Guest Post by Caitlin Cole
Incidental findings in brain imaging research are common. Investigators can discover these unexpected findings of potential medical significance in up to 70% of their research scans. However, there are no standards to guide investigators as to whether they should actively search for these findings or which, if any, they should return to research participants.
This complex ethical issue impacts many groups in brain imaging: participants and parents of child participants who may desire relevant health information, but alternatively may suffer from anxiety and financial burden; investigators who must ethically grant their participants autonomy, but who also may suffer from budget and personnel restrictions to manage the review and report of these findings; Institutional Review Board (IRB) members who must provide ethical oversight to imaging research and help mandate institutional standards; and health providers who must interface with their patients and assist with follow up care when necessary.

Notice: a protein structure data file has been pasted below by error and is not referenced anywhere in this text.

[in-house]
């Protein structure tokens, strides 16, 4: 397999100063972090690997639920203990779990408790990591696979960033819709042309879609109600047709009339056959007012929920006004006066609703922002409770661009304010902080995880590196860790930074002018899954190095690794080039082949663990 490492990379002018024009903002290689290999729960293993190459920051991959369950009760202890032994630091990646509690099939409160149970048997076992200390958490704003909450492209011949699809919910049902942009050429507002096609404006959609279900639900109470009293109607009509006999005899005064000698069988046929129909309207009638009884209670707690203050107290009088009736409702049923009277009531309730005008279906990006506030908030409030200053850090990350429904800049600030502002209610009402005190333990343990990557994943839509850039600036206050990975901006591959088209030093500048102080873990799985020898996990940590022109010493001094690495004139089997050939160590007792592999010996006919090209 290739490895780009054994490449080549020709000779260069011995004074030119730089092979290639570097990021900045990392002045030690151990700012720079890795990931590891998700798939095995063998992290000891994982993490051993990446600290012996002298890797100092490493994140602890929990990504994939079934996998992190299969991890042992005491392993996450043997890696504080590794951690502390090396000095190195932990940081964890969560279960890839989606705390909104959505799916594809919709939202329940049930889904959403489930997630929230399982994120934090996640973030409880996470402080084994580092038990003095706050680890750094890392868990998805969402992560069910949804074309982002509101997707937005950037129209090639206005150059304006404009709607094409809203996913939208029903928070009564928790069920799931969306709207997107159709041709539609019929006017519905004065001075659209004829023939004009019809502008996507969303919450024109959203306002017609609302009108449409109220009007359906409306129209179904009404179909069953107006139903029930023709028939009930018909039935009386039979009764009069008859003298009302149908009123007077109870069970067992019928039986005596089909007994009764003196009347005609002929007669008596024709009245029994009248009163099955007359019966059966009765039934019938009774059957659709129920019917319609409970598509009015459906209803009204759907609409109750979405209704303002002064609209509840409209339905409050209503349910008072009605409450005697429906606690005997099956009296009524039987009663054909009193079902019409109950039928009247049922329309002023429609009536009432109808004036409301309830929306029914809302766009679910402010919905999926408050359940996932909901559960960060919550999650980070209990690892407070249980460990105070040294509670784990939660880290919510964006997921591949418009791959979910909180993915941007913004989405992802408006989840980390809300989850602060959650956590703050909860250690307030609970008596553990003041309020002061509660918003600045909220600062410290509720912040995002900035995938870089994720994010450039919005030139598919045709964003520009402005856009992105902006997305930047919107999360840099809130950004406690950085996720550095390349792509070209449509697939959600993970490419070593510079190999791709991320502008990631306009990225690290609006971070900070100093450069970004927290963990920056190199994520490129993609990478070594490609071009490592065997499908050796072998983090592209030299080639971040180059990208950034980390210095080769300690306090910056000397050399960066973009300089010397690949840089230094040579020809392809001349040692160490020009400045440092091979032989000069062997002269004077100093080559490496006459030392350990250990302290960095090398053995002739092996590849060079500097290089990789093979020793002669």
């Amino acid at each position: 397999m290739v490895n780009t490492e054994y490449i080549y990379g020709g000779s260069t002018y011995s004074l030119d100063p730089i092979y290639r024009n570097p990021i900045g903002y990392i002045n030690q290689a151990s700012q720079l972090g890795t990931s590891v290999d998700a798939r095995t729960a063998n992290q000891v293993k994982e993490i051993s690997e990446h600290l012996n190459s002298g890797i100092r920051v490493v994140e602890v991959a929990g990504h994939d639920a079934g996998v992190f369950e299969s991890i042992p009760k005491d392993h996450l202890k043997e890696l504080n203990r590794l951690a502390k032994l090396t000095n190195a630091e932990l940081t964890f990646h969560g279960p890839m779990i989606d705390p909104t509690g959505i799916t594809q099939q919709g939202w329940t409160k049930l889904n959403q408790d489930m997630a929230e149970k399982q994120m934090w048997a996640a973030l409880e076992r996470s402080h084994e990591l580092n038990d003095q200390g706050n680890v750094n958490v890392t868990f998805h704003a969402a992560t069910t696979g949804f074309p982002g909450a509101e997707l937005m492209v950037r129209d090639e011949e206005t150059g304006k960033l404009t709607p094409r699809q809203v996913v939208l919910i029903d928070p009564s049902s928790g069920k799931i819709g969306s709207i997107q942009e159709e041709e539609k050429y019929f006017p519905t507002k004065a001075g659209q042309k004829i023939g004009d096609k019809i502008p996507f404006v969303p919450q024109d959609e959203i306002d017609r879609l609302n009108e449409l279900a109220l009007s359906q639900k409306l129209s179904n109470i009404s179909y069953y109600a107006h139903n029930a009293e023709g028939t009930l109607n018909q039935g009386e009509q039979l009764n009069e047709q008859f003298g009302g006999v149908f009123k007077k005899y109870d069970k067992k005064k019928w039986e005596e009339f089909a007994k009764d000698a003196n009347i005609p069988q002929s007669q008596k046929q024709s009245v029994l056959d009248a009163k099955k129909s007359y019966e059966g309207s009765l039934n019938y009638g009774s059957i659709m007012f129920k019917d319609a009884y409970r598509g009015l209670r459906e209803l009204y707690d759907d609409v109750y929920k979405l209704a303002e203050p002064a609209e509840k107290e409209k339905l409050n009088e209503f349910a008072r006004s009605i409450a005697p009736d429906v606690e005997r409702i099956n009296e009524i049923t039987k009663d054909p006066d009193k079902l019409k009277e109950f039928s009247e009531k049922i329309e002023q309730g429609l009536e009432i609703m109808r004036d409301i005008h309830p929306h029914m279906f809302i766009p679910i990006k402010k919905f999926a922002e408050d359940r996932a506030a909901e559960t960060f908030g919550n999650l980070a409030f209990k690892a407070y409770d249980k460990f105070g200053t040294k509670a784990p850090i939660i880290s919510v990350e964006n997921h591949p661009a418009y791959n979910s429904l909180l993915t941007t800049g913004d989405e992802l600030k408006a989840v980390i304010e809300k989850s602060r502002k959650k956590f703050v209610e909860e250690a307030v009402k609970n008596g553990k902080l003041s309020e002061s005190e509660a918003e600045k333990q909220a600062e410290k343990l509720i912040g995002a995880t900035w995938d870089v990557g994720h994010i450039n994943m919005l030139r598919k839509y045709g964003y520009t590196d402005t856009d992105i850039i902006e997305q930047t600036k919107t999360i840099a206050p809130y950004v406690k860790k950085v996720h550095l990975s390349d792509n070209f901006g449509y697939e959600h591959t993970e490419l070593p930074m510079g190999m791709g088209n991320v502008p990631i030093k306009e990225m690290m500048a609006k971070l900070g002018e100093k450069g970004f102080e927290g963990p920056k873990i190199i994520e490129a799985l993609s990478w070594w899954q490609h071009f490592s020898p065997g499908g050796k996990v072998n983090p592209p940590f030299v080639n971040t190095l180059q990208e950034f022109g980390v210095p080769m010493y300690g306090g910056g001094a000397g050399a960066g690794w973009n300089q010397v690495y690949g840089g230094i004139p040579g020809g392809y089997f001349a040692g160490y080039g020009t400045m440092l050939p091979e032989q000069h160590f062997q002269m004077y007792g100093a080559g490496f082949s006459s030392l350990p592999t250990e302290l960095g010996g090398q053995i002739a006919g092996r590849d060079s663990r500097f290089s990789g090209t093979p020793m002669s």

Our research study shows these groups share some ideas on the ethics of returning incidental findings – “the researcher has an ethical responsibility or obligation to tell a subject that there’s something there, however they do it, but just inform the subject, even though it’s not part of the research” – yet also acknowledge the inherent risk in reporting medical research information. As one of our IRB members commented, “I mean [in regards to withholding findings] one reason would be to protect the patient from doing something stupid about them.”
When participants are asked about incidental findings, they consistently state that they want to receive all information pertinent to their health.
The views, opinions and positions expressed by these authors and blogs are theirs and do not necessarily represent that of the Bioethics Research Library and Kennedy Institute of Ethics or Georgetown University.